The Circle War (Wingman)
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Emerging from the rubble of a decimated postwar America, ace fighter pilot Hawk Hunter hears rumors of a vast army equipped with Russian SAMs hidden in the Bad Lands and prepares for an ultimate showdown. Reprint.
heat—a lot of it—somewhere on the ground below. Another pilot might have just set the cameras rolling and passed over the area at a safe height, waiting until he got back to base to check the “heat” film and see what it revealed. Not Hunter. He instructed the flight computer to take the craft to the source of the heat. The U-2 was being buffeted by very high winds and the snow made visibility close to zero. Once he got to a reasonably low altitude, Hunter switched on his ground radar and waited
had lain low, hiding out atop a huge mesa near the edge of the Black Hills. The position gave him a commanding view of the surrounding territory. But there was absolutely nothing to see. That night, as he was preparing to take off, he saw an air convoy passing over. It was flying way up there, at 50,000 feet at least, and had more than three dozen airplanes. Its direction was southeasterly; no doubt a legitimate skytrain making its way from Free Montreal to the trading mecca of Los Angeles. The
reports PAAC did get from Honolulu, the city was now a sprawl of honky-tonks, drugs, hedonism and crime. Gambling, never considered a vice in the old days, had been raised to the level of science on the islands these days. Yet there was no police force or government. Hunter was glad he’d made the trip packing both an Uzi and his trusty M-16. He also carried a small backpack that was filled with some of his best tricks of the trade. He met his first Hawaiians about five miles into his trip. They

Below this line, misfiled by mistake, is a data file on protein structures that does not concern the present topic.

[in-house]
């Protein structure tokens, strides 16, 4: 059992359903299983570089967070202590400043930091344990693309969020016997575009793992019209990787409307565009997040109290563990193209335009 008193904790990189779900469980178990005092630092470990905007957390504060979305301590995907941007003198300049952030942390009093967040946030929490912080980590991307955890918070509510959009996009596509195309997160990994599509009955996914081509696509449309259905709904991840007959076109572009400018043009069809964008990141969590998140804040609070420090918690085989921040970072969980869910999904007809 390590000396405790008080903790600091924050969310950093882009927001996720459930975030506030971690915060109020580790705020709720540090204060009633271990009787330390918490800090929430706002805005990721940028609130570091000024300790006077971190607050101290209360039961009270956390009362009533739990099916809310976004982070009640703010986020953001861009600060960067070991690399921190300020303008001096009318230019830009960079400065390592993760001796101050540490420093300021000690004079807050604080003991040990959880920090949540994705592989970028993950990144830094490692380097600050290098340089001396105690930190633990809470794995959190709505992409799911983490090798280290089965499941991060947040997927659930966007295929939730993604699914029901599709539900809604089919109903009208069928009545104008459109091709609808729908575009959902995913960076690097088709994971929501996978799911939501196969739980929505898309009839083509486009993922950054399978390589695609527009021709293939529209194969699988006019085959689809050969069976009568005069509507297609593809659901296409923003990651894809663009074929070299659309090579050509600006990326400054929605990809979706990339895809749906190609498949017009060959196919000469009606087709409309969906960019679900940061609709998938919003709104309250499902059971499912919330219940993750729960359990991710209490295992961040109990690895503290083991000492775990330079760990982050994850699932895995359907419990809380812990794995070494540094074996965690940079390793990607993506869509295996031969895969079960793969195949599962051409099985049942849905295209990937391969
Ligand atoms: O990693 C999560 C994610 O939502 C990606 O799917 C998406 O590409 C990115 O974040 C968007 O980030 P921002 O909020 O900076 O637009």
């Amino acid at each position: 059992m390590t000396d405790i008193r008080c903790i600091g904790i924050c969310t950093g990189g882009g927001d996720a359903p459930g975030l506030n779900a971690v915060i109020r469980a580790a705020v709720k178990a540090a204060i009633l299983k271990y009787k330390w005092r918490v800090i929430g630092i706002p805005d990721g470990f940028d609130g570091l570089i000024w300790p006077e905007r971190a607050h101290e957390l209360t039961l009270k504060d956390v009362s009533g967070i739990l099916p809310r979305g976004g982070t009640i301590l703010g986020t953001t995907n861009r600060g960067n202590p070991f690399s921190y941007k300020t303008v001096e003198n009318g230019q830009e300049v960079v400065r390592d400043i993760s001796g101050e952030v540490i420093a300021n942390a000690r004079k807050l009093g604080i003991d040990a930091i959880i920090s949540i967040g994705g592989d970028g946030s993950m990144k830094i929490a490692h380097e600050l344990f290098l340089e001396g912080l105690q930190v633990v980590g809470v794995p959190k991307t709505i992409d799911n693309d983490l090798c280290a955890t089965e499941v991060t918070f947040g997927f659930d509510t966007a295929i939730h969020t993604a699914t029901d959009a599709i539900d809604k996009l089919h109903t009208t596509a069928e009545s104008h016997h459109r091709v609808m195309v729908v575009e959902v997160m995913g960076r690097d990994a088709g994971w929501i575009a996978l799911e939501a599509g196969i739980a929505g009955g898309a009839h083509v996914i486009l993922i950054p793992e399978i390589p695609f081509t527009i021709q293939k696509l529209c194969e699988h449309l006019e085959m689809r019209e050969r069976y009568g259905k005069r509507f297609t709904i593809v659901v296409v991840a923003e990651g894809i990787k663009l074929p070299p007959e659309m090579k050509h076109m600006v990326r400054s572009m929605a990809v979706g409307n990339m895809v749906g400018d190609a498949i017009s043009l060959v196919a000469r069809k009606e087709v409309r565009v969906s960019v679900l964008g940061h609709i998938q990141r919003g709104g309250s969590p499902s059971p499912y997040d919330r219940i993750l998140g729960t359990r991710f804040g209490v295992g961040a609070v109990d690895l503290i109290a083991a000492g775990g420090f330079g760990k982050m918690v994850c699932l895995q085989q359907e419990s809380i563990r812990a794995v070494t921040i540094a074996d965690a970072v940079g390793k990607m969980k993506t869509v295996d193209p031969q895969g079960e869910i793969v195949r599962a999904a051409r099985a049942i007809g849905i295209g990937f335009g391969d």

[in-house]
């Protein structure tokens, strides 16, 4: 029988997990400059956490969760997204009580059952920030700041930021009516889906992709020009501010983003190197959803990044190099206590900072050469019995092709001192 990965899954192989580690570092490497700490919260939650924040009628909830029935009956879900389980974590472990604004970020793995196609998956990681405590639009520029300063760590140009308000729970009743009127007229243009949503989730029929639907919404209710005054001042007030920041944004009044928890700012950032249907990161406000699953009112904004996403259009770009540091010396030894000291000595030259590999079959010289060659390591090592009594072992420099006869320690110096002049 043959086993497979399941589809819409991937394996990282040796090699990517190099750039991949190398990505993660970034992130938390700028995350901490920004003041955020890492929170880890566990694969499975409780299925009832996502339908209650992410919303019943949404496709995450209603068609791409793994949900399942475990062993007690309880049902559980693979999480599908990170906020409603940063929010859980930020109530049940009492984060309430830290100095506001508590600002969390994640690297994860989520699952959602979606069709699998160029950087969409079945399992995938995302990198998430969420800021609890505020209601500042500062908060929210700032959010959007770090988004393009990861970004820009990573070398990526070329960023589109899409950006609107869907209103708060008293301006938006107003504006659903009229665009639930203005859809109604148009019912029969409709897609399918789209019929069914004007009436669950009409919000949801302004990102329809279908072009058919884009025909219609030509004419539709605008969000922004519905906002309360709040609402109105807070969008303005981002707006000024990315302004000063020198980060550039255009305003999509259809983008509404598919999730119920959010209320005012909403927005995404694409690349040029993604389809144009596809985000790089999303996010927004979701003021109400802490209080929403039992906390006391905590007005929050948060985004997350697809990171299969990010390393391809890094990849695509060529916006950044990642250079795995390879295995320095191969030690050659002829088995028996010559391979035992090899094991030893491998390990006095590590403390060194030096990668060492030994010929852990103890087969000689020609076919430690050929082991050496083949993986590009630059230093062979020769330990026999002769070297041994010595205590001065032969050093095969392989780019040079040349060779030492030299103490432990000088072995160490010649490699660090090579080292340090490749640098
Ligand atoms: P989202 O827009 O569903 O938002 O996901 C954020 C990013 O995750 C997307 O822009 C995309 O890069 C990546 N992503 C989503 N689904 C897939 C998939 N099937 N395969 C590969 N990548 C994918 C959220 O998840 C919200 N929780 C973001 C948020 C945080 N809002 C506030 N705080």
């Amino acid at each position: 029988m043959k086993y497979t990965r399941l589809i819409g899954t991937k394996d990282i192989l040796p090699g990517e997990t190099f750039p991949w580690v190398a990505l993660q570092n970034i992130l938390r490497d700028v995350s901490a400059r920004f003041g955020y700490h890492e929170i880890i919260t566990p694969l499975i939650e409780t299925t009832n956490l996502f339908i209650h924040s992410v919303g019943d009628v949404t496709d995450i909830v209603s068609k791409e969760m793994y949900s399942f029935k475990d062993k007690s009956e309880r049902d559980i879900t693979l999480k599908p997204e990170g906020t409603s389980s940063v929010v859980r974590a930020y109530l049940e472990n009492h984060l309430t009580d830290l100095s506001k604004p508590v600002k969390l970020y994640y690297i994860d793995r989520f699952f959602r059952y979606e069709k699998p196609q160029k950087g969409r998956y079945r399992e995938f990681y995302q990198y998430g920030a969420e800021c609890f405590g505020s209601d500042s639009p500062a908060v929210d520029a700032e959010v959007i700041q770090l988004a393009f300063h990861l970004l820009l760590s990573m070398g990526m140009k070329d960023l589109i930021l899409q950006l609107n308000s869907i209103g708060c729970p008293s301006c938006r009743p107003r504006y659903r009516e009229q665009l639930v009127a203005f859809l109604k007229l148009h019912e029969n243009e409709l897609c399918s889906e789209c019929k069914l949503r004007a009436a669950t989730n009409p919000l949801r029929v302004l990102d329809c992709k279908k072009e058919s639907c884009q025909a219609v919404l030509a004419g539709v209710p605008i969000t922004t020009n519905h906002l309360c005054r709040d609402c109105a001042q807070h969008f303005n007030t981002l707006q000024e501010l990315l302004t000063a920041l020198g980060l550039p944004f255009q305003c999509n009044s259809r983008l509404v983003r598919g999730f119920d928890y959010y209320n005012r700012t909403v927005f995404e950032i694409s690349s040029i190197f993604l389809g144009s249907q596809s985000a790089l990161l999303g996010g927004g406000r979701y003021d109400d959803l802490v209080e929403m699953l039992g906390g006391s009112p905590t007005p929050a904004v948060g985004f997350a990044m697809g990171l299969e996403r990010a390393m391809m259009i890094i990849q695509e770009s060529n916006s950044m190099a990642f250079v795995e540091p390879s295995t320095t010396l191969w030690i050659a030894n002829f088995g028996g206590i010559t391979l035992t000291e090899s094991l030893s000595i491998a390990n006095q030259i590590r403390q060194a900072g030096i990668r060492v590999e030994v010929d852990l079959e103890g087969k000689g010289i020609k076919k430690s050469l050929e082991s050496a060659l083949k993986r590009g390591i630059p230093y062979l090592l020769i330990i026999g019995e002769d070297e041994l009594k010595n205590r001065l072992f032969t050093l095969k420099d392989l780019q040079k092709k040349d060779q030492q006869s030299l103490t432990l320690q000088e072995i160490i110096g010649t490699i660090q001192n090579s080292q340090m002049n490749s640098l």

his escorts remained silent, which was fine with Hunter. He sat back and let the warm late spring sunshine soak through him. They reached the outskirts of Honolulu about an hour later. From the top of a hill, Hunter could see the island that used to be the Pearl Harbor naval station. He was too far away to see if there was any military activity at the base. His earlier radar sweep revealed nothing heavy, but he hadn’t yet discounted the possibility of some kind of presence at the base. He had
go before sunrise—and it was raining ferociously. Jones was in the situation room in less than a minute, dripping wet. “Captain Robinson reporting, sir,” the pilot said, jumping to attention when Jones walked in. “At ease, Robinson,” Jones said, waving off the military formality. “You’ve just got in from Oregon? Must have been a hell of a flight in this weather.” “A little bumpy, sir,” Robinson said. “Well, we’ll get you some grub and coffee,” Jones told him, signaling to one of the night